John backs up his "love is the cure" thesis with statistics from around the world. There are incidents of governments blocking treatment and misinforming their population. He points fingers at governments and at religious organizations who do more to make the problem worse than better with their moral judgments and propaganda. At the same time, though, he does make a great point to emphasize the good work being done by those very same organizations. Help sometimes comes from the least likely of places. John considered President George W. Bush to be incredibly homophobic, but it was that very president who started PEPFAR (President's Emergency Plan for Aids Relief). He cites some pretty incredible statistics because of PEPFAR that "... without question, saved millions of lives."

The beginning of the book is a bit autobiographical, but after he gets done confirming what a selfish jerk he was then (the word he used to describe himself is a bit harsher than my own), he goes on to not only talk about his own charitable work but a lot of really great charitable organizations around the world who are doing great work for AIDS patients. So, at the end of the day, it's a mixed bag of a lot of progress mixed with a lot of backwards thinking that's hindering that progress. Certainly not a "feel good" book and not an easy read - some of the statistics are pretty appalling. Then again, a lot of the stories about the people, famous or not, and organizations who are making great strides in their communities in the fight is also pretty uplifting.

"The Elton John AIDS Foundation has funded hundreds of projects. Each one operates a bit differently. Each does different work for different populations. But every project we fund has one thing in common: it is committed to a compassionate response and to fighting the stigma that spreads HIV/AIDS. The organizations target their work to the most marginalized populations, those who most need the services but are least likely to get them. They advocate against policies that promote discrimination. They shine a light on the taboo subjects that nobody wants to talk about but that have everything to do with this horrible disease. Most of all they treat each person in a holistic way. ... So many people with the virus are also poor and vulnerable. They often need shelter, food, mental health services, employment opportunities, and people to care for and support them. They need critical help at critical moments to ensure their disease doesn't come to define, or end, their lives. ... Whether you are the richest man alive or you have absolutely nothing, you deserve to be treated with dignity and compassion. That is the insight that inspires the work of my foundation. And that, I have come to believe, is how we will end AIDS." ( )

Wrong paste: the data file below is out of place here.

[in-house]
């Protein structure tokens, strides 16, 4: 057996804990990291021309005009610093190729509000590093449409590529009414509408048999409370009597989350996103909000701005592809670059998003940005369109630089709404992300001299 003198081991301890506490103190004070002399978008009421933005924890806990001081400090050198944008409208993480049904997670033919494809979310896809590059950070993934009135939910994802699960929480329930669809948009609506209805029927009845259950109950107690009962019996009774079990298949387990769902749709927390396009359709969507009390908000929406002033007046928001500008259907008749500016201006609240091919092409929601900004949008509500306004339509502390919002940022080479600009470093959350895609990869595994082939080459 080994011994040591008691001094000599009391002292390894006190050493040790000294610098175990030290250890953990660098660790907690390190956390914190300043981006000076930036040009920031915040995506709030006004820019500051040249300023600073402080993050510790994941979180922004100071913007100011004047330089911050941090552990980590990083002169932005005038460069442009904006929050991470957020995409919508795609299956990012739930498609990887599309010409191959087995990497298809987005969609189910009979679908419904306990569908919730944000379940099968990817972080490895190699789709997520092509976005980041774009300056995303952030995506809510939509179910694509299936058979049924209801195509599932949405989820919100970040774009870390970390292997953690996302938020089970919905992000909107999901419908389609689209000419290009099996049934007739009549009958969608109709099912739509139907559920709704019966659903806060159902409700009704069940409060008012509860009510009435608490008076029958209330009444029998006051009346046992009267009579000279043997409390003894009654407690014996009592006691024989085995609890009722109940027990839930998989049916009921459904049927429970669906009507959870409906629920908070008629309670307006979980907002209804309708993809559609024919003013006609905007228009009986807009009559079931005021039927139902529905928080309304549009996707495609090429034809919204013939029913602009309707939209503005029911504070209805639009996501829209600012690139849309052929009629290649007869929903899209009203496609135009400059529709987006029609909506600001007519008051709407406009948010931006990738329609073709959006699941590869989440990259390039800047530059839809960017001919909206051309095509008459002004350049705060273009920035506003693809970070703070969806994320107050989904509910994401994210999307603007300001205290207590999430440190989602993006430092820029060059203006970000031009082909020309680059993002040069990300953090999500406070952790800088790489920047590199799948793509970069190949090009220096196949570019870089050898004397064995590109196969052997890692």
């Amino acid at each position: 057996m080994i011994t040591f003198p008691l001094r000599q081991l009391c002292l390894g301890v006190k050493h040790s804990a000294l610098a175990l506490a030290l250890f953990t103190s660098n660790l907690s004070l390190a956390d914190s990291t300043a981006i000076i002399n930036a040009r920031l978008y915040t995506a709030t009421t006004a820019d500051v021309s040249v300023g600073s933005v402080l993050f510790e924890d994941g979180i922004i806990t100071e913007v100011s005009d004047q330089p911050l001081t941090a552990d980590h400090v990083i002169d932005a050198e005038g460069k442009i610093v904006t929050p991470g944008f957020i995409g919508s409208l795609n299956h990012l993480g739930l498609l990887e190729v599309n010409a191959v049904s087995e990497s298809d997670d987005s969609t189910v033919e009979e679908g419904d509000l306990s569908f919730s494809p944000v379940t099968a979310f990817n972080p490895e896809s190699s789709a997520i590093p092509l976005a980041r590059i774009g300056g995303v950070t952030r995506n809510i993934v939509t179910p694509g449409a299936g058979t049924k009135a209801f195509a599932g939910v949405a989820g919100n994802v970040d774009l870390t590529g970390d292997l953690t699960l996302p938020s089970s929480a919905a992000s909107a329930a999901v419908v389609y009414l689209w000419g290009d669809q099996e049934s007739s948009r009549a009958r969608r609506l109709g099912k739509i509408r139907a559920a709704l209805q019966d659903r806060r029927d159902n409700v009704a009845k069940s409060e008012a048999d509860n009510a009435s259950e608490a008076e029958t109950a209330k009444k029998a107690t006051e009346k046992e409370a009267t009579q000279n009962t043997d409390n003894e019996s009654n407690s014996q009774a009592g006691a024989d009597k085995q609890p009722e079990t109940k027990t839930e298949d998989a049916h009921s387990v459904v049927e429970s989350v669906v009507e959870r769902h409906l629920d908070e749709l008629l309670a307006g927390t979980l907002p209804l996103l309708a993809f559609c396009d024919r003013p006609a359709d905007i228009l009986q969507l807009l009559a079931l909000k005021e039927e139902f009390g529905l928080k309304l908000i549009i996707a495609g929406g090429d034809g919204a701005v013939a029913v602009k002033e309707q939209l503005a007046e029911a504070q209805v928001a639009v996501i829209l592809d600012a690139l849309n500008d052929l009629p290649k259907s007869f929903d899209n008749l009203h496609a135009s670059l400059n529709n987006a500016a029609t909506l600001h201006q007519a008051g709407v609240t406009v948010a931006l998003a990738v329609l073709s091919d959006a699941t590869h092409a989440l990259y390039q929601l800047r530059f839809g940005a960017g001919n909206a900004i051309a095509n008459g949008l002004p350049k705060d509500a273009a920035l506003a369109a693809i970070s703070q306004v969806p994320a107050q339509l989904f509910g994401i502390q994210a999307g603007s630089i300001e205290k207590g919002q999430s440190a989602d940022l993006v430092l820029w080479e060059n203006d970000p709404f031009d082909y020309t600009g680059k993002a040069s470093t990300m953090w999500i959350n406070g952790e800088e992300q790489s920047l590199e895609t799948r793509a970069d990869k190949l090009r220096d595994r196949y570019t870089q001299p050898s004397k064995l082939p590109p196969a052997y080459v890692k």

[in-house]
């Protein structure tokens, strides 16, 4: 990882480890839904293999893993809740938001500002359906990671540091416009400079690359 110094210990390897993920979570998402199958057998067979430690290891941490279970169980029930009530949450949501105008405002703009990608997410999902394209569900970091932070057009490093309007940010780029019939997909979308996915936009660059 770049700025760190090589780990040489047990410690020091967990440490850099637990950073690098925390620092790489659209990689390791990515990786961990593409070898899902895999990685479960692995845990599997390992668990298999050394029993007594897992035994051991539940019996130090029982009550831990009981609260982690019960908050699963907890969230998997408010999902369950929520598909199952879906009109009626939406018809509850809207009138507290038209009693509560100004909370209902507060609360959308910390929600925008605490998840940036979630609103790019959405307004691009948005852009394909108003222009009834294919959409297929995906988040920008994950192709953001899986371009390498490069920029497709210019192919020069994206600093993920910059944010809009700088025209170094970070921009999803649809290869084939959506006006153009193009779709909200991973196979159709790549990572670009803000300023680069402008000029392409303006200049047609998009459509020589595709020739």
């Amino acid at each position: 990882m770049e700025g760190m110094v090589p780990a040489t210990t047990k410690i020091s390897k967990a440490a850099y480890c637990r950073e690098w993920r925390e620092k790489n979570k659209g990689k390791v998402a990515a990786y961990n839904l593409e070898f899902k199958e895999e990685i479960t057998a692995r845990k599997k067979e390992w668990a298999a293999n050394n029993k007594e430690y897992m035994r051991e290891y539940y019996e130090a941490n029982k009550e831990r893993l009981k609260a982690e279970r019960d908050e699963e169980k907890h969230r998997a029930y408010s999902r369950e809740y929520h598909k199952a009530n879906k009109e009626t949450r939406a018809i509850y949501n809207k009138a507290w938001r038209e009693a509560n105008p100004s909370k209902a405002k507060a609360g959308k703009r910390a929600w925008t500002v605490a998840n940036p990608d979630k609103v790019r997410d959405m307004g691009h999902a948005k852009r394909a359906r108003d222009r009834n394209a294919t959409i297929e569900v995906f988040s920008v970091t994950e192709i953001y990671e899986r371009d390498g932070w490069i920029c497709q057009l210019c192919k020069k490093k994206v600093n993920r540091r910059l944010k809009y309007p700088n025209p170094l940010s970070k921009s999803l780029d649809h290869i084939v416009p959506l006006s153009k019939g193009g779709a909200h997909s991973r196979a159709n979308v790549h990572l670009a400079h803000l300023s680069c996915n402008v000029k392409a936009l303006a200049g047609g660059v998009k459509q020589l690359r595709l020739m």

avidmom | May 24, 2014 |
This was a pretty interesting book because it tied in Elton John's life into his research and knowledge of aids and also discrimination against people who have aids. I enjoyed the factual information represented. ( )
  lnmeadows | Nov 20, 2013 |
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Amazon.com Product Description (ISBN 0316219908, Hardcover)

A deeply personal account of Elton John's life during the era of AIDS and an inspiring call to action.

In the 1980s, Elton John saw friend after friend, loved one after loved one, perish needlessly from AIDS. He befriended Ryan White, a young Indiana boy ostracized because of his HIV infection. Ryan's inspiring life and devastating death led Elton to two realizations: His own life was a mess. And he had to do something to help stop the AIDS crisis.

Since then, Elton has dedicated himself to overcoming the plague and the stigma of AIDS. The Elton John AIDS Foundation has raised and donated $275 million to date to fighting the disease worldwide. Love Is the Cure includes stories of Elton's close friendships with Ryan White, Freddie Mercury, Princess Diana, Elizabeth Taylor, and others, and the story of the Elton John AIDS Foundation.

Sales of Love Is the Cure benefit the Elton John AIDS Foundation.

(retrieved from Amazon Thu, 12 Mar 2015 18:15:56 -0400)

Elton's personal account of his life during the AIDS epidemic, including stories of his close friendships with Ryan White, Freddie Mercury, Princess Diana, Elizabeth Taylor, and others, and the story of the Elton John AIDS Foundation.